How to Buy a Pre-Built Gaming PC

how to buy pre-built gaming pc

Pre-built gaming PCs are ideal for people who don’t know how to build one. These machines are built and configured by PC retailers to deliver and support all levels of performance. However, when buying a pre-built gaming PC, it doesn’t mean that you’re not going to do your due diligence. You still need to take some time to research and check the unit you’re planning to buy.

There are a lot of factors you need to consider even when buying a pre-built unit. For one, you need to know about its specifications and if it will be ideal for the kind of gameplay you want. Let’s take, for example, if you’re going to play a VR game,  the pre-built gaming PC you will buy should support VR headsets such as the Oculus.

With this in mind, we created this guide on buying a pre-built gaming PC perfect for your gaming needs. This information is designed to help you make the right decision in buying a pre-built unit.

Guide on How to Buy a Pre-Build Gaming PC

1 – CPU

The CPU is the core processor of your gaming PC and can impact its overall performance. So you must find a pre-built gaming PC with a CPU that will handle your workload. A safe choice will be to buy one that features the latest Core processors in the market. For example, the newest model in the market for Intel processors is the 11th Gen Intel® Core™ i9-11900K Processor. It has 8 cores, 16 threads, and 5.30 GHz max to produce high frame rates, perfect for high-end gaming.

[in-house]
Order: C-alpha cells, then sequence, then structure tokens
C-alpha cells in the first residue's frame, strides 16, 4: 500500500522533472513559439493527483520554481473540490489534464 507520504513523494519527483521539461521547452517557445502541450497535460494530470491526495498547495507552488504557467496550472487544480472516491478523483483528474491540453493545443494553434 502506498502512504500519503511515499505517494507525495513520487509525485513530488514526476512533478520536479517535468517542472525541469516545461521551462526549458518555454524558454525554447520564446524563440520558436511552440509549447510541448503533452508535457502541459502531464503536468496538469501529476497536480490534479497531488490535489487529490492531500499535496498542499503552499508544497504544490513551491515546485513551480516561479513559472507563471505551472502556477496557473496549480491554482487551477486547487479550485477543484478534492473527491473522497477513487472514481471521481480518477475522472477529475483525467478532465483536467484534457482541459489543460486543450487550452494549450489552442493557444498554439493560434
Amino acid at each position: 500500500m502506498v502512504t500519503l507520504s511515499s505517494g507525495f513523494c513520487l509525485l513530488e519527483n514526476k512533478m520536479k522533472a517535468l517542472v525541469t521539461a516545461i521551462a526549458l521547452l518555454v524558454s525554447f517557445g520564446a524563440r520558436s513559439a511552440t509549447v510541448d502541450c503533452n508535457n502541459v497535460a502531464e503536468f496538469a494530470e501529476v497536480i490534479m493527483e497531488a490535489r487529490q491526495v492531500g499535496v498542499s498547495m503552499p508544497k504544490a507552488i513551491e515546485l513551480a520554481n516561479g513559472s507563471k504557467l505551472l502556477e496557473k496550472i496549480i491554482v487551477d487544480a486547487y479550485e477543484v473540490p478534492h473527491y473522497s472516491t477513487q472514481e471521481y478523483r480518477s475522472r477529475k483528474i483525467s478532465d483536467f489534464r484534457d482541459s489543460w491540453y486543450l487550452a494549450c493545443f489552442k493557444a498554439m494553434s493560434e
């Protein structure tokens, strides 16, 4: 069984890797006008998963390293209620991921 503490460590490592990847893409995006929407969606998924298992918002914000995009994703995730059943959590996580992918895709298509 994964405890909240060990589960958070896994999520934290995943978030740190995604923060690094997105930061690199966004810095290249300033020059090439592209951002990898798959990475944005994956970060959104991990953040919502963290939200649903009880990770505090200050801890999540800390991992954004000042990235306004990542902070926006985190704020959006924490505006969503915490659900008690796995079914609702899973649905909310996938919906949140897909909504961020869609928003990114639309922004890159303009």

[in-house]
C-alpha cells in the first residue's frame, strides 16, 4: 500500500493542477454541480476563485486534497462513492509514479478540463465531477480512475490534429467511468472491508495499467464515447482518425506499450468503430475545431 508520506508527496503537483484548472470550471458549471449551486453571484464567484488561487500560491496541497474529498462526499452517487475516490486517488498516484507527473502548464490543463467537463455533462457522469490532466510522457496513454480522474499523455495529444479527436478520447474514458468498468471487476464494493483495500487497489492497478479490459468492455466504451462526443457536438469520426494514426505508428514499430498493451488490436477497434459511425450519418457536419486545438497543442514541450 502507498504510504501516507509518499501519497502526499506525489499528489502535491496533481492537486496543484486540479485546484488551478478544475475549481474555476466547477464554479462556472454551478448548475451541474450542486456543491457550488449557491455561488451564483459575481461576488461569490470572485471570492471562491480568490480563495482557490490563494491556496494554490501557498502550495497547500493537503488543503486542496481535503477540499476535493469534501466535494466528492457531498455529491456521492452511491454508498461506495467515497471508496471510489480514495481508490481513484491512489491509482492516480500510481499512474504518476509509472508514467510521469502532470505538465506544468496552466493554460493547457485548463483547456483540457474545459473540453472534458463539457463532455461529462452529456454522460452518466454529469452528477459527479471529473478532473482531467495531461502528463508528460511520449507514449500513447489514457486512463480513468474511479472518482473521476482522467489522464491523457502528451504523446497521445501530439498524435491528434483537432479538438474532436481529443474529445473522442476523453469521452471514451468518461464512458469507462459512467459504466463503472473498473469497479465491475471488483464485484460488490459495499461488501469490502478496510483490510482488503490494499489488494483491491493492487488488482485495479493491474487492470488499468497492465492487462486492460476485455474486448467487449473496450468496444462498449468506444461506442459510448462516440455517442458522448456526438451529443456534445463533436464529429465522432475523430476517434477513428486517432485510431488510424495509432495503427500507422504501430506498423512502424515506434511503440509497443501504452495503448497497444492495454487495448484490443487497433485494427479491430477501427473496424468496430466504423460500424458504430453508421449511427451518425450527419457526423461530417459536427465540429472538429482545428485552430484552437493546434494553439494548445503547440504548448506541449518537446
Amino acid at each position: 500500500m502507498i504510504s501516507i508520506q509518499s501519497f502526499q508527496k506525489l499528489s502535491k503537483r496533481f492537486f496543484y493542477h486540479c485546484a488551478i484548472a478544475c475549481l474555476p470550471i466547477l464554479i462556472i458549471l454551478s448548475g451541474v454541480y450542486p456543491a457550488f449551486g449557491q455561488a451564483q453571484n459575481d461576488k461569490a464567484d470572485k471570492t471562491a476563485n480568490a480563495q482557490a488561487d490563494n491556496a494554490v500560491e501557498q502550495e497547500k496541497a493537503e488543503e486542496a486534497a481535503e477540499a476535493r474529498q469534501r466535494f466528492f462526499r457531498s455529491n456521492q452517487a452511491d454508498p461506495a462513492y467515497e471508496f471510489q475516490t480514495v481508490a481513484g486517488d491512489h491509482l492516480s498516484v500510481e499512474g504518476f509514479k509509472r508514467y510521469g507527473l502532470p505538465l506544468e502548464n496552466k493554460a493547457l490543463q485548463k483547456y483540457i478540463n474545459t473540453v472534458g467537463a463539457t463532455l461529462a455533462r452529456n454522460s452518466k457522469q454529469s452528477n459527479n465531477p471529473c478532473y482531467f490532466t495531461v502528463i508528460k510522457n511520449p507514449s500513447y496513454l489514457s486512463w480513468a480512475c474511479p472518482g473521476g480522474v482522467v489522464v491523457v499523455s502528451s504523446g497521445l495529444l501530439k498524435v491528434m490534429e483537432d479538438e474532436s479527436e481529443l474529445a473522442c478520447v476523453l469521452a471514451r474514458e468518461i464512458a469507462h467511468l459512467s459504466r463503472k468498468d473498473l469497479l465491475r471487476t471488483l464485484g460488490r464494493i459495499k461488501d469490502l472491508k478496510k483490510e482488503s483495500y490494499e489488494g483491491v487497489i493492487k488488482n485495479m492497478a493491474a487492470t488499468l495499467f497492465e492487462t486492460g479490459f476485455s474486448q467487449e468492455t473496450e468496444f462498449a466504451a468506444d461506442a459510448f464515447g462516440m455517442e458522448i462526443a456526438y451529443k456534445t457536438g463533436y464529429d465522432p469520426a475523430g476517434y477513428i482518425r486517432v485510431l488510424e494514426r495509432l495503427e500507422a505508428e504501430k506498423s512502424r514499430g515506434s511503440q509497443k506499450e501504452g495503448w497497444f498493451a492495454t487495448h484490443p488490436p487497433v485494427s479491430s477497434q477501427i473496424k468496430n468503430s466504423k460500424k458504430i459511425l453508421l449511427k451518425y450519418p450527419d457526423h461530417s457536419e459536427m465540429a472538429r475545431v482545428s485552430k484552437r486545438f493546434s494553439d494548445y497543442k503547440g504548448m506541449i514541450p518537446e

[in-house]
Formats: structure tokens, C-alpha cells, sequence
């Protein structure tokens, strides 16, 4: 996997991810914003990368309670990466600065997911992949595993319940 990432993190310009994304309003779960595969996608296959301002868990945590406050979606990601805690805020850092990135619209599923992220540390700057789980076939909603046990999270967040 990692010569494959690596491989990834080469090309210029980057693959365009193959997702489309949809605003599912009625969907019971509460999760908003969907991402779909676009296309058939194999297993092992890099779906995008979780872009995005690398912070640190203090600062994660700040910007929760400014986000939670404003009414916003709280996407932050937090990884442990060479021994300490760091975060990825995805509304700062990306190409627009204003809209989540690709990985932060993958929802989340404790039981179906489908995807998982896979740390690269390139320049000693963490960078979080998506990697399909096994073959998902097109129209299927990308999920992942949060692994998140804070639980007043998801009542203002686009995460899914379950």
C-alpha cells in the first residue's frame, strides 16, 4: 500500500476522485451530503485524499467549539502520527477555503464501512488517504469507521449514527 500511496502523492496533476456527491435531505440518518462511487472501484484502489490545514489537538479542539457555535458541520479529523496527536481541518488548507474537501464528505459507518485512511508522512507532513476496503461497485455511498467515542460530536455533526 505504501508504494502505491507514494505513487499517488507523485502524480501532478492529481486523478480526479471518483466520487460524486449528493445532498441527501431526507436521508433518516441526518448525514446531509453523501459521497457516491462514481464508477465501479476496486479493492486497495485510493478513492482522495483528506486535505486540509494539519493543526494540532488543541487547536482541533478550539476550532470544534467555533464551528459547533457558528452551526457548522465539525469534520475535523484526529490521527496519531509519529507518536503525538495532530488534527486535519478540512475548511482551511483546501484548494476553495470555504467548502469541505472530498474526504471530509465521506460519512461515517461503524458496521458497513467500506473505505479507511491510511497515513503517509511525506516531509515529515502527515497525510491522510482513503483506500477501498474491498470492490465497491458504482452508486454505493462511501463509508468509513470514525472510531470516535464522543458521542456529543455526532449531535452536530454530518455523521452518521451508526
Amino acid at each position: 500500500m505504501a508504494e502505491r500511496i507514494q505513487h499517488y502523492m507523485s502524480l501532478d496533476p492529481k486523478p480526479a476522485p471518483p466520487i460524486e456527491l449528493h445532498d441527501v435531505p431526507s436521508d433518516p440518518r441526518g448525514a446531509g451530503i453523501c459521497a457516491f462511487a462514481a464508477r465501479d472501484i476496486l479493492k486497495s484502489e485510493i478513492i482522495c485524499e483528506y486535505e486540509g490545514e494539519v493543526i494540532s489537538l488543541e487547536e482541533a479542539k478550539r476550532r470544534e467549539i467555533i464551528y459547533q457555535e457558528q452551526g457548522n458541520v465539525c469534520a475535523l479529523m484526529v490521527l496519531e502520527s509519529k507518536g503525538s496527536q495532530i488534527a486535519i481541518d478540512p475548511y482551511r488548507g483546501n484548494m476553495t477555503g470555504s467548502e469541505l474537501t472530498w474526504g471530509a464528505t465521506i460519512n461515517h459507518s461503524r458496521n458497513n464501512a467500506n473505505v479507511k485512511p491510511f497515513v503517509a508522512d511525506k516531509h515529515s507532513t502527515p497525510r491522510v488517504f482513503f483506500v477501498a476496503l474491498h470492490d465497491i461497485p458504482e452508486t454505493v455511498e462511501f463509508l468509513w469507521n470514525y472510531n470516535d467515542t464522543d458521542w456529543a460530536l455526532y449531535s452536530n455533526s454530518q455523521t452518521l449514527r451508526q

When checking the CPU, look for specifications such as its core counts, clock speed, and support technologies. Another tip is to check if the core can be overclocked later in the future. Overclocking can help improve your CPU’s performance. For Intel processors, look for a model unit with a “K” on its name, which indicates that the processor can be overclocked.

2 – GPU (Graphics Processing Unit)

GPU (Graphics Processing Unit) is responsible for rendering images, 2D or 3D animations, and videos on display. High-end GPUs are designed ideally for gaming, ray tracing, and graphics production. So the key when checking the GPU in your gaming PC is to know its frame rates, graphic settings, and resolutions.

Another thing you should take note of is that your gaming PC’s GPU depends on the monitor you are using. You can list down the games you intend to play on your unit and check their graphics settings. If you prefer to play games at high resolutions, it requires more graphical performance and high refresh rates.

3 – RAM (Random Access Memory) 

Another specification you should also check in your pre-built gaming PC is its RAM or Random-Access Memory. This unit acts as a place where applications and data can be stored on a short-term basis. It keeps all the information your computer is actively using so it can easily be accessed and processed.

When choosing a pre-built unit, it should have at least 16GB RAM. This is a good starting point if you like playing modern games. There are other pre-built units with at least 24GB or 32GB. Aside from the capacity, you should also check the RAM speed. Choose a unit with a RAM Speed of 3,000 MHz or plus.